In Paris, he was a nobody – just one more ordinary man in a big, bustling city full of thousands. Nobody greeted him or stepped out of his way on the sidewalk. People often jostled and bumped into him. Yet he had never felt more important than he did when he walked through Paris with Cosette beside him, her small hand clinging tightly to his, her blue eyes looking up to him for guidance, her high, childish voice calling him papa. He got used to her immediately. Within a few days, it felt like Cosette had always been there beside him. Within a few days, he couldn't imagine his life without her.
Throughout his life, he had answered to several different things – Jean Valjean, 24601, Monseiur le Maire – but when Cosette called him papa for the first time, he felt that he knew at last who he really was.
. . .
Valjean didn't try to advance his station in Paris, as he had in Montreuil-sur-Mer. He realized now how foolish that had been. Mayor of a town, even a small town, was a position that drew far too much attention to him. No wonder Javert had discovered him. But now that he had Cosette to think of, he was wiser. And even though he had made a great deal of money as Monsieur Madeleine, the mayor and factory-owner, he would never try to pursue wealth like that again.
In Paris, he and Cosette lived very modestly in a plain boarding house, and the only non-necessities that Valjean ever bought were a few toys for her. They were simple trinkets – a doll, a skipping rope, an India-rubber ball – but to Cosette, just having enough food to eat and new clothes that fit her properly were luxuries, and any toys were luxuries beyond her imagination. Whenever Valjean presented her with one, her little face lit up, and he felt like the richest man in the world.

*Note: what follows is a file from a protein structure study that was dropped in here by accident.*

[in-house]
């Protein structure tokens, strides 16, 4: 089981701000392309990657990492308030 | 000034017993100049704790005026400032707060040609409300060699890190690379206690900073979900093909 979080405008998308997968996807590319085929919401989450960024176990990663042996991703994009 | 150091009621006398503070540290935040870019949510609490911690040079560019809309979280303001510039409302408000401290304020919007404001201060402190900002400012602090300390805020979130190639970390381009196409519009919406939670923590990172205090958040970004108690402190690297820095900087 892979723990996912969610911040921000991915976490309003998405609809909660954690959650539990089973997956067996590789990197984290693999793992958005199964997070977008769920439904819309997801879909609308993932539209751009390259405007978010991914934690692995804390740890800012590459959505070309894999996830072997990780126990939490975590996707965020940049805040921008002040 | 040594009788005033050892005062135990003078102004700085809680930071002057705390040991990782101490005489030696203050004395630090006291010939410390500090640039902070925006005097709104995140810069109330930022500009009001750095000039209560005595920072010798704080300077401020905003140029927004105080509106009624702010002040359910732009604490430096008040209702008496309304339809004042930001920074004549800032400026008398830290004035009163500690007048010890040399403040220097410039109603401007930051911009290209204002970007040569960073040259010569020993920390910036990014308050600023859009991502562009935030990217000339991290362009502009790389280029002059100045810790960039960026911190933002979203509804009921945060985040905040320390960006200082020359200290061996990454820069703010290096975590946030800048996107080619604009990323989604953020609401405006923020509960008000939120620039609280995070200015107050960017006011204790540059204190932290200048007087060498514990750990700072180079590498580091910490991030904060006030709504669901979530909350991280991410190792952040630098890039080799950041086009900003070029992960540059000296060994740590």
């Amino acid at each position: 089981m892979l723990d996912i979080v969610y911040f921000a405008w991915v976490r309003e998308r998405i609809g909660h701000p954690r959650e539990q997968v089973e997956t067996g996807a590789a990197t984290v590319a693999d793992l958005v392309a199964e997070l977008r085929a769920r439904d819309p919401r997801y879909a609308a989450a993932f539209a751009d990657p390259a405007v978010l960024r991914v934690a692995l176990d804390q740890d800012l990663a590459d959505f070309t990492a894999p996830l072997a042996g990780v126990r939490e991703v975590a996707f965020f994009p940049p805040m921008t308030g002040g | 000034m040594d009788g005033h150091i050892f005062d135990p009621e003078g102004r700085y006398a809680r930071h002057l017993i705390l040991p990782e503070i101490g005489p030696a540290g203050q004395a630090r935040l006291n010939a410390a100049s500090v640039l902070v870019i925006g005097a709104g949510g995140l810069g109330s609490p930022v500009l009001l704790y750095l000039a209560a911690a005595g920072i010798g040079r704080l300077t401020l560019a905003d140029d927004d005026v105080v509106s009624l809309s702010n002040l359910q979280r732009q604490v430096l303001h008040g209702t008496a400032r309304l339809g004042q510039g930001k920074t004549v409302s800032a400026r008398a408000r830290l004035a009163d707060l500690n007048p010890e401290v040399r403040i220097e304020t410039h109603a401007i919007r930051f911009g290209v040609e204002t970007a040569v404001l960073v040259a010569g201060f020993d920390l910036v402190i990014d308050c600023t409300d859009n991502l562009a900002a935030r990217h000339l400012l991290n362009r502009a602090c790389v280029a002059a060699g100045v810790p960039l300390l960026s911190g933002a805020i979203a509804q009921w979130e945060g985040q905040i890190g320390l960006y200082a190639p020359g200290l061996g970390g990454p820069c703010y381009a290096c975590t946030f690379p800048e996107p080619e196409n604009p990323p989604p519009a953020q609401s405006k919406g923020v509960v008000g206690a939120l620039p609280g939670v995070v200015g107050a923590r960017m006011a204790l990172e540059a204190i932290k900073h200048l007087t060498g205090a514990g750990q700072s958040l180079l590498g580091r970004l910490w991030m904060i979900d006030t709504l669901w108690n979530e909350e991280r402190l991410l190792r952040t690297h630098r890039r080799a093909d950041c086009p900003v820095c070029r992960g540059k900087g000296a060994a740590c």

When he gave Cosette a small children's picture Bible for their first Christmas together, her jaw dropped, and she brushed the cover with her fingertips, as if scarcely daring to believe that it could really be hers. He had never felt richer than he did when she climbed into his lap, kissed his cheek, and whispered breathlessly, "Oh, thank you, Papa."
She begged him to read it to her, so he sat on the bare floor in front of the stove, with Cosette cuddled up in his lap, and read her the whole book through. When he reached the last page, which showed a colorful illustration of Christ ascending into heaven, above the large-print words Love one another, just as I have loved you, Cosette looked up at him and pleaded, "Read it once more, Papa? Please?" So he read it to her again, on the floor of their bare room, which had no Christmas tree, nor even any decorations. A plate of biscuits and cold sausages had been their Christmas dinner, but Cosette was warm in his lap, and as he read to her, she leaned into him, her eyelashes tickling his neck whenever she blinked. He had never felt so wealthy in all his life.
I hope this doesn't sound like bragging, but I do want to mention that this story is something of a milestone for me: my 50th fanfiction! Although I only came into the Les Mis category recently, I will probably be writing stories for it regularly from now on. :)